Regulatory Focus™ > News Articles > FDA Recommendations Aim to Make Liquid Acetaminophen Safer for Children

FDA Recommendations Aim to Make Liquid Acetaminophen Safer for Children

Posted 07 October 2014 | By Alexander Gaffney, RAC

FDA Recommendations Aim to Make Liquid Acetaminophen Safer for Children

US regulators are out with new advice for companies developing acetaminophen-based products, saying they need to be labeled with specific statements so as to prevent children from coming to harm.

Background

Acetaminophen is commonly used in internal analgesic, antipyretic and antirheumatic (IAAA) drugs to relieve pain, but has also been associated with liver injury and stomach bleeding if used at high dosages.

Over the years, FDA has taken several actions meant to limit the drug's potentially deleterious effects on patients. In March 2014, for example, the agency removed nearly all high-dose (325mg and over) acetaminophen products from the market, citing their association with liver failure and accidental overdoses. In 2009, FDA issued a rule requiring companies to use specific labeling on their products, again in an attempt to prevent consumers from accidentally overdosing on acetaminophen-based products. All products are now supposed to bear the following statement:

Liver warning: This product contains acetaminophen.  Severe liver damage may occur if you take

  • More than [insert maximum number of daily dosage units] in24 hours, which is the maximum daily amount [optional: "for this product"]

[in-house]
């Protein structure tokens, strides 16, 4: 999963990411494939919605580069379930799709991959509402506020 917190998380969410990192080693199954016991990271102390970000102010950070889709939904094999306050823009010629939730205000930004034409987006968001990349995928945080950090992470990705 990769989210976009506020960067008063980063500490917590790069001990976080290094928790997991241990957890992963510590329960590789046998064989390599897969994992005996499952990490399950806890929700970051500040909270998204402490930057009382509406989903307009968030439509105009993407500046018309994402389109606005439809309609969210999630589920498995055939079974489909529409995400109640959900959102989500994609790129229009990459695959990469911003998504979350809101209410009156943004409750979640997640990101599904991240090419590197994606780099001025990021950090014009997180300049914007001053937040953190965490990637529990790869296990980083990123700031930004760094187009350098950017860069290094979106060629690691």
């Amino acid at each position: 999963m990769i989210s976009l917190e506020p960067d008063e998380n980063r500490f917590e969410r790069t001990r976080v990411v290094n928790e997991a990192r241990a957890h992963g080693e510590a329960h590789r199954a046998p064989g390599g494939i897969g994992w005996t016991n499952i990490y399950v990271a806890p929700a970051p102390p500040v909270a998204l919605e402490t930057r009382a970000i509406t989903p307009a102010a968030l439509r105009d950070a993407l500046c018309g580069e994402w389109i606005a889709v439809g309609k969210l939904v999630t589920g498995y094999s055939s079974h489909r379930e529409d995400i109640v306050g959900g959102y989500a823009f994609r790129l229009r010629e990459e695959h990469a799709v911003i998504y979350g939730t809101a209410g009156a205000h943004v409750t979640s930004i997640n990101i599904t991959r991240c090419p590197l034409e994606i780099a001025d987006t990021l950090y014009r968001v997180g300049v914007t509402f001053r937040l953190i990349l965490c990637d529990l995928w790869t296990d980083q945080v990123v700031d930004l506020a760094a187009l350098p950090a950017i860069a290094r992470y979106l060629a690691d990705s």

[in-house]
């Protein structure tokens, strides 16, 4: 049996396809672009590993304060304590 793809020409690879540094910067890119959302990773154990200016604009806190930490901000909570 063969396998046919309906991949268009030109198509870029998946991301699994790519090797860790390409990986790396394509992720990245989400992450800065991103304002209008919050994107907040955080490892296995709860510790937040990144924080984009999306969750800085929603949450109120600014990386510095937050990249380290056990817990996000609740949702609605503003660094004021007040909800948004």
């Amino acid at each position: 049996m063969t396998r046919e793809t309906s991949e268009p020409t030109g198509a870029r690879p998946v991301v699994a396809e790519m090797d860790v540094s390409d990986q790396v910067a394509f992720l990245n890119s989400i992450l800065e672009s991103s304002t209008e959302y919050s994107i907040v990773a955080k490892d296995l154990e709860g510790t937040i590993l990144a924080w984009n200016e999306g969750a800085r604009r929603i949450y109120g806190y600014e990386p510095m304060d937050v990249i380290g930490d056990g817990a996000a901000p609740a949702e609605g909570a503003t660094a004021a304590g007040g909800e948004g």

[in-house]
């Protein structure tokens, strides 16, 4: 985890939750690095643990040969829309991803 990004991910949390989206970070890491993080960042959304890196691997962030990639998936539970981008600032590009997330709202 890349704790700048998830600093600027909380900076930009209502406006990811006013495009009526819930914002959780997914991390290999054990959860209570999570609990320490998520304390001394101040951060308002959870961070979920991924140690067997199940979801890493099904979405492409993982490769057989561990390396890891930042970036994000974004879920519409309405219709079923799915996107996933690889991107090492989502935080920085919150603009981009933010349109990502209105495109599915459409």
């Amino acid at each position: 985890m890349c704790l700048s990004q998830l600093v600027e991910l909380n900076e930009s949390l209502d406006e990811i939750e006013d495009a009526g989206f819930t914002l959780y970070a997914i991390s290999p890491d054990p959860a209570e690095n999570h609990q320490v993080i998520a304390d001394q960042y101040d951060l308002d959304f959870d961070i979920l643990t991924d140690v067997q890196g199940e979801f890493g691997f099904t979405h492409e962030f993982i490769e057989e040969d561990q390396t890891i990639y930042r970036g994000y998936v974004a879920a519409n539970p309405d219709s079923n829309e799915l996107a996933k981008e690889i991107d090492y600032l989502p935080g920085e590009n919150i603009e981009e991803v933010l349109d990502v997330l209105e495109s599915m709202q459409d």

• With other drugs containing acetaminophen
  • 3 or more alcoholic drinks every day while using this product.

FDA added an approved alternate label in 2009 for companies that believed the first label could potentially cause confusion in consumers.

Pediatric Problems

But behind the scenes of FDA's major initiative to cut down on accidental overdoses in adults has also been an effort to make prescribing acetaminophen safer for pediatric patients.

In August 2013, for example, the Consumer Healthcare Products Association (CHPA) petitioned FDA to make it easier to label over-the-counter (OTC) acetaminophen products in such a way as to make it easier to provide accurate doses to those same children.

And in 1997 and 2001, FDA advisory committees recommended providing age-specific labeling for acetaminophen products to promote their safe use.

Labeling Guidance

Three years after the last meeting of its Nonprescription Drugs Advisory Committee and Pediatric Advisory Committees, FDA is now acting on those recommendations in the form of a new draft guidance, Over-the-Counter Pediatric Liquid Drug Products Containing Acetaminophen.

FDA's guidance contains a lengthy set of labeling and formulation recommendations meant to "avoid confusion and the potential for dosing errors" in OTC liquid acetaminophen products (single ingredient or combination) used in children under the age of 12.

For example, FDA recommends:

  • that all products intended for use in children should have a concentration of less than 160mg per 5 mL
  • that the principal display panel contain information regarding the age range of intended use for the product
  • that any child on the label be representative of the intended patient population's age
  • that the dosing directions for the product be provided "only in milliliters"
  • that an image of the drug delivery device be included on the principal display panel
  • that all delivery devices be "appropriate" and standardized

While some of the recommendations have already been industry standard for quite some time—in 2011 CHPA companies voluntarily transitioned to a single concentration of OTC liquid acetaminophen products—FDA said the guidance was intended to address "ongoing concerns" about the potential for overdoses, as well as to promote their safe use.

The guidance's recommendations, however, are voluntary.

A comment period on the guidance will be open for 60 days.

 

Over-the-Counter Pediatric Liquid Drug Products Containing Acetaminophen

Federal Register


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